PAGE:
The photo of President Trump looking out on the day he was inaugurated is worth a thousand words. It is reminiscent of Howard Beale, the crazed protagonist in the classic movie "Network". This is Donald Trump a few months before all of his legislative dreams may well be bound to enter the same meat-grinder that just spat out his doomed Trumpcare effort. What are we to make of this? Can it really be the case that the party of no is also the party of no-can-do?

Robert Draper is a journalistic heavy and he dominates the New York Times today with a sweeping account of what Trump is facing as he seeks to rebound from the healthcare debacle.

He begins by pointing to a meeting of Paul Ryan and Stephen Bannon where they come to an apparent agreement on a direction for the country.

Renewing American industry

That direction is either economic nationalism if you are Bannon or economic responsibility if you are Ryan. The underlying impulses may be at some variance. Bannon is viscerally opposed to anything that looks like an acceptance of globalism or multiculturalism, Ryan not so much. But as Draper suggests, the Bannon-Ryan notion also resonated with President Trump who speaks of forgotten Americans and heralds a return to the US being an industrial behemoth.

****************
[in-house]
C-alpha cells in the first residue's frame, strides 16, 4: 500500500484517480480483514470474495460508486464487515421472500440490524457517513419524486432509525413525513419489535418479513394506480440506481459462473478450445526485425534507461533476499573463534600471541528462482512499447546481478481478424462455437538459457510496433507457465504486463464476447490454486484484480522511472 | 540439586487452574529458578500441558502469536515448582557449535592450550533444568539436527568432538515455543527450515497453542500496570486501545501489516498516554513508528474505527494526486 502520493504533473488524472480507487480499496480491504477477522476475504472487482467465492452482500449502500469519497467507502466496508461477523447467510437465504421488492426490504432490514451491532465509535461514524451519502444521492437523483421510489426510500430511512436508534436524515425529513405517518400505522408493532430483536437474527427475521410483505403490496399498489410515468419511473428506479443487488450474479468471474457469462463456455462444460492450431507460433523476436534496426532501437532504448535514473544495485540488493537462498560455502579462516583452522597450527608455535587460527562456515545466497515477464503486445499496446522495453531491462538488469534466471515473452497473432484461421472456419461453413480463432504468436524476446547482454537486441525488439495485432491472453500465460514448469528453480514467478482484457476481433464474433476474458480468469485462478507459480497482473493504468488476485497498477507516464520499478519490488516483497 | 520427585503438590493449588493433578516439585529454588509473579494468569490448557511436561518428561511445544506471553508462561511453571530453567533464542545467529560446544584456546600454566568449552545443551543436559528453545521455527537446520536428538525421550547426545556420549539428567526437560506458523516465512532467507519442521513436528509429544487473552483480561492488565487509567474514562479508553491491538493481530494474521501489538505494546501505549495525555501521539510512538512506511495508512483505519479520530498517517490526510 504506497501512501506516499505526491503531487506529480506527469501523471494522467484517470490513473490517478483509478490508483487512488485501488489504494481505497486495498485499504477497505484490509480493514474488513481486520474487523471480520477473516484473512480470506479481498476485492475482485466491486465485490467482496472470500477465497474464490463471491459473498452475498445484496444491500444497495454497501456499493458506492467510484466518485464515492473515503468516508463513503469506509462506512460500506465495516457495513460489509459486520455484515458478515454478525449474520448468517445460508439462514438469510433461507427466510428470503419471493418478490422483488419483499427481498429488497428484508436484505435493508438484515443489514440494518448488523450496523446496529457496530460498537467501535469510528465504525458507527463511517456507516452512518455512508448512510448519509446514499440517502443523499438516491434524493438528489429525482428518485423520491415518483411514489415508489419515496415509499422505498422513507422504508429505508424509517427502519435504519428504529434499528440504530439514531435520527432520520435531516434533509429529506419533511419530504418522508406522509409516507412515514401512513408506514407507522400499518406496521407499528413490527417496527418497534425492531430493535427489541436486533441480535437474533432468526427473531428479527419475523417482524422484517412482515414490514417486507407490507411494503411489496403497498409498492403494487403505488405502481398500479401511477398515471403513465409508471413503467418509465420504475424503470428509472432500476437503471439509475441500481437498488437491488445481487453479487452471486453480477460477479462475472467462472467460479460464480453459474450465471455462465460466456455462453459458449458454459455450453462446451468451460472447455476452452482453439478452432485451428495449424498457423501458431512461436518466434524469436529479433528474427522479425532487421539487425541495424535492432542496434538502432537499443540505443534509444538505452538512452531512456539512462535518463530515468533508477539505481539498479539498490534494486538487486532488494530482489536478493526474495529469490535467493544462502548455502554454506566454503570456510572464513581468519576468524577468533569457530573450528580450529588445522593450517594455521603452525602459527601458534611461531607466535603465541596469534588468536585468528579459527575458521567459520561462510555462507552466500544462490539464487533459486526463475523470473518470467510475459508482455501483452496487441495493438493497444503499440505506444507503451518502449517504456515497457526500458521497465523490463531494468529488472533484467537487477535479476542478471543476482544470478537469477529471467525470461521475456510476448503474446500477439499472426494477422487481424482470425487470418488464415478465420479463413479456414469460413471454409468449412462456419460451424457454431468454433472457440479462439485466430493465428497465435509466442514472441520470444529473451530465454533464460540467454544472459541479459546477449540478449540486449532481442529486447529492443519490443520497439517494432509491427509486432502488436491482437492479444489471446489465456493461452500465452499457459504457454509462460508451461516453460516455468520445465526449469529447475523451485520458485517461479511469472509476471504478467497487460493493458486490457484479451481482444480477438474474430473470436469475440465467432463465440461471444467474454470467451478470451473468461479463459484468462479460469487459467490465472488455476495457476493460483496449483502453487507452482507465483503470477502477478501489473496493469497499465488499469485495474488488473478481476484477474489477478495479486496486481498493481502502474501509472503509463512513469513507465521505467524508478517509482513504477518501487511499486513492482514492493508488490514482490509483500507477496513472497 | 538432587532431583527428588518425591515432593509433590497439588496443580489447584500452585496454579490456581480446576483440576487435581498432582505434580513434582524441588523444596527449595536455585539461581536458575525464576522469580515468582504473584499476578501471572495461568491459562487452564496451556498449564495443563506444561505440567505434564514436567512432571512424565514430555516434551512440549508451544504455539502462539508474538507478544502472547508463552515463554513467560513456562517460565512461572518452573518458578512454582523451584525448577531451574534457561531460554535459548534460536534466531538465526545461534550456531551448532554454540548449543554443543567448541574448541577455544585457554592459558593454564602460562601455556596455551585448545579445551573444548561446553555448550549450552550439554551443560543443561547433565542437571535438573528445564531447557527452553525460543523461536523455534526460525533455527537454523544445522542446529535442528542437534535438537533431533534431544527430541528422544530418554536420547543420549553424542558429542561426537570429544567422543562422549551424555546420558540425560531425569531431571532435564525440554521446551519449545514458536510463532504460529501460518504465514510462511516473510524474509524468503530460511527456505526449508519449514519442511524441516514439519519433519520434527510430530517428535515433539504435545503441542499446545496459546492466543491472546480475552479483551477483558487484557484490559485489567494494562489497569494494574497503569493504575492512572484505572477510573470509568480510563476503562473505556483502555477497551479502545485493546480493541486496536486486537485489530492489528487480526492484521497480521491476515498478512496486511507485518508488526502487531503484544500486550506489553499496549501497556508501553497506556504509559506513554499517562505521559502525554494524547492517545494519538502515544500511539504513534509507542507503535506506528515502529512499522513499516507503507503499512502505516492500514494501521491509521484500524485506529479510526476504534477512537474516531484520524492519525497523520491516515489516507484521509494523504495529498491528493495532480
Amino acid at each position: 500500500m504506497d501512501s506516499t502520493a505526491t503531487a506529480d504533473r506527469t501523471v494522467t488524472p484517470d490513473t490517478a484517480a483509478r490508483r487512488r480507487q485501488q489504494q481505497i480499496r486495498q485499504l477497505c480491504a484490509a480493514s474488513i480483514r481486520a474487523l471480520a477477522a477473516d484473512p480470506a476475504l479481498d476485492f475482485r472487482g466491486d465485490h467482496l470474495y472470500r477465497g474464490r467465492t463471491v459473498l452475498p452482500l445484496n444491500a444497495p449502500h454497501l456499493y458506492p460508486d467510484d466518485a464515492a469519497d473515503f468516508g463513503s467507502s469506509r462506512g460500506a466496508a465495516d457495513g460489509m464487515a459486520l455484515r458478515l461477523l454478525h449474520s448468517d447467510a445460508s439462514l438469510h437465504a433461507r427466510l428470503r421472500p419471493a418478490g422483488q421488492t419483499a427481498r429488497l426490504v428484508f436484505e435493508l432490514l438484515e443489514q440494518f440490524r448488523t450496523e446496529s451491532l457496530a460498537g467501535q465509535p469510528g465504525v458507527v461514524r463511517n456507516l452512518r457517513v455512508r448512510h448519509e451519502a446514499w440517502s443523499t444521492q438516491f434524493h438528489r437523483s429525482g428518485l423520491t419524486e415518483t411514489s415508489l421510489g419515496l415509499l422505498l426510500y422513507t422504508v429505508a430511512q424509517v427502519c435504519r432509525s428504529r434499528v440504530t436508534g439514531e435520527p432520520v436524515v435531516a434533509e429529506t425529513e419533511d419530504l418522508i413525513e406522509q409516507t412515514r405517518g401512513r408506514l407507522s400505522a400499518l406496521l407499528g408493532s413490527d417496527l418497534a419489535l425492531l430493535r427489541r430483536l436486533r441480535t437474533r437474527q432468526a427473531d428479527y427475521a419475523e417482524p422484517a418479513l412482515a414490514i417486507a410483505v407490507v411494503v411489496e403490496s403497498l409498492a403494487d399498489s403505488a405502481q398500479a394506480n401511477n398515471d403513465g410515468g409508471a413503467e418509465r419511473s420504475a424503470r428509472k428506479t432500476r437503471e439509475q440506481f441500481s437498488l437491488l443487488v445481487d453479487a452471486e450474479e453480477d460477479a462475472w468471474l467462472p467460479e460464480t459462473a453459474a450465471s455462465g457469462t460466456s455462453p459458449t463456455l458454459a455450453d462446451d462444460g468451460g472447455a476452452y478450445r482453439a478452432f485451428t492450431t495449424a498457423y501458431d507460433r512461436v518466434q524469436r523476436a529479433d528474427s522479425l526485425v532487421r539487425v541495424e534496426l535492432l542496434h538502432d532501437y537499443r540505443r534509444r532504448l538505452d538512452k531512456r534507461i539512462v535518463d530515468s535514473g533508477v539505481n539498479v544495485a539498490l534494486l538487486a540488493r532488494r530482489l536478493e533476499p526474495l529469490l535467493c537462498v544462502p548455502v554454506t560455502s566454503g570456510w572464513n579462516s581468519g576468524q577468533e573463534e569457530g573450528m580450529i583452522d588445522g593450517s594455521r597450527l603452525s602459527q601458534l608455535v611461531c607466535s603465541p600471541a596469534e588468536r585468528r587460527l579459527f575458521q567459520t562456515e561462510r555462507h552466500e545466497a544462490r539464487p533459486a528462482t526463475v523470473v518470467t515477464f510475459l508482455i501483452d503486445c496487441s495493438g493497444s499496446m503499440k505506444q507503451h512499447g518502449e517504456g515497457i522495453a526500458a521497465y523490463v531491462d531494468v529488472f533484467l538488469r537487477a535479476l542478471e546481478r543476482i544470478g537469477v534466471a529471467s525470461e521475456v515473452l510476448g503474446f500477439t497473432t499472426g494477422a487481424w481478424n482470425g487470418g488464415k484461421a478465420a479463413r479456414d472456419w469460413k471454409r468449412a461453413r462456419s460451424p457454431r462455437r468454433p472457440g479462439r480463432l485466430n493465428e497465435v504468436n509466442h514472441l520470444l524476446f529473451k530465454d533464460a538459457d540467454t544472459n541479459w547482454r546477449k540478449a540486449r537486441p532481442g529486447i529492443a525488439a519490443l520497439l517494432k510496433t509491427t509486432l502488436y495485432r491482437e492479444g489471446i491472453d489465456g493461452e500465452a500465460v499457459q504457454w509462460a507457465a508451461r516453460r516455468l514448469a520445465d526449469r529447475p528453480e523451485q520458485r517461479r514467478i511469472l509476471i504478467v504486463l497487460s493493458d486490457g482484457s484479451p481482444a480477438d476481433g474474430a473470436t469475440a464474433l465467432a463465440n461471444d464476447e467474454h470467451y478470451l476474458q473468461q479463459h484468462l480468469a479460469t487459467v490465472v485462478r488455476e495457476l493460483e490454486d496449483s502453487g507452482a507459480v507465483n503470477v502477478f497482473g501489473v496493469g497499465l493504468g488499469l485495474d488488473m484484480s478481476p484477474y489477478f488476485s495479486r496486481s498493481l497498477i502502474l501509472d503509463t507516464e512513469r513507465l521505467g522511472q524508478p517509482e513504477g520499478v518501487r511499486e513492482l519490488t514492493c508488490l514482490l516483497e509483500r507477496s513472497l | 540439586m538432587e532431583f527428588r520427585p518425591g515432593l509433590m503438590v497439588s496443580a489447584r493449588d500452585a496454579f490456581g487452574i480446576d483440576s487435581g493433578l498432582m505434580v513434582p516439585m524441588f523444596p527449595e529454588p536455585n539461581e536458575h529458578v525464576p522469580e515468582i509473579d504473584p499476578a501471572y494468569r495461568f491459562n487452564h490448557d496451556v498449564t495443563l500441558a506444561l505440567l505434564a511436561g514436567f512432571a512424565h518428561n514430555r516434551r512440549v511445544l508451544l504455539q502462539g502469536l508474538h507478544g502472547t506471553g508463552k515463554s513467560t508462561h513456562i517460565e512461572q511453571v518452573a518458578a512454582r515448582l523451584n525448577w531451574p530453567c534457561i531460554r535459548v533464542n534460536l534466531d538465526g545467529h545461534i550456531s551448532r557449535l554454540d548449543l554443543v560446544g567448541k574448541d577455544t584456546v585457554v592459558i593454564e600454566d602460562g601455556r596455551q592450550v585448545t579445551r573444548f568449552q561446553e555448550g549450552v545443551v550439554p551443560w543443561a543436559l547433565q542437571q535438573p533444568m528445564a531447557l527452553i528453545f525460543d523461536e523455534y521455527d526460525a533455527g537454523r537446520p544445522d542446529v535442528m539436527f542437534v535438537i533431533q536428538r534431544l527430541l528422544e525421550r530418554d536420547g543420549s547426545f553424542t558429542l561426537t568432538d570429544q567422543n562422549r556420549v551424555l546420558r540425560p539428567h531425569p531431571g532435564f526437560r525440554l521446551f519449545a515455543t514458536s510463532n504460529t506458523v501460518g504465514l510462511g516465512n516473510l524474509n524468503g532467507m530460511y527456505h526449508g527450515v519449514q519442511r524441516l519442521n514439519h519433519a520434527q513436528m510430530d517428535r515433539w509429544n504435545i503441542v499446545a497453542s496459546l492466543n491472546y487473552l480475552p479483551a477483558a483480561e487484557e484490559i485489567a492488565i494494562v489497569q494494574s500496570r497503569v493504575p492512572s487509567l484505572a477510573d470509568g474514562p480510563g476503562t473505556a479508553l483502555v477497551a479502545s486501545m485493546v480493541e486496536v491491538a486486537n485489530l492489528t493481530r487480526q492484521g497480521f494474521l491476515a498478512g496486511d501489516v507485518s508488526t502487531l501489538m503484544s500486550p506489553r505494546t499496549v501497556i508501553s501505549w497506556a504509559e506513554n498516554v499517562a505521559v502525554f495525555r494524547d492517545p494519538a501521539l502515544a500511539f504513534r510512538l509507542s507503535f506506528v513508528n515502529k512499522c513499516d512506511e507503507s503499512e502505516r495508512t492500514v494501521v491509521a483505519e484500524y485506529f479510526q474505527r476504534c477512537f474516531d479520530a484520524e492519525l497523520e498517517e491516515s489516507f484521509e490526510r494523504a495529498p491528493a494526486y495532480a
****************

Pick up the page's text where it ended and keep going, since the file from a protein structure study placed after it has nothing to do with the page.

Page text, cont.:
Settling in?

The initial months of the Trump administration look more unsettled than the desired picture of a calm, forward-looking operation, or as the President once suggested, a "well-oiled machine".

Without recounting the Flynn disaster, the ongoing Russia issue or the embarrassing wiretap charges by Trump against President Obama, the health care failure serves as the curtain-raiser for a series of unbroken losses.

Losing is not the same as winning

We have a President who is constitutionally opposed to losing, to the point that he does not acknowledge losing, ever.

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We have a city where two political parties know from decades of daunting failure that the government is broken. It is a problem Trump vowed to fix. Maybe the dealmaker has something up his sleeve. If not it's going to be a long four years.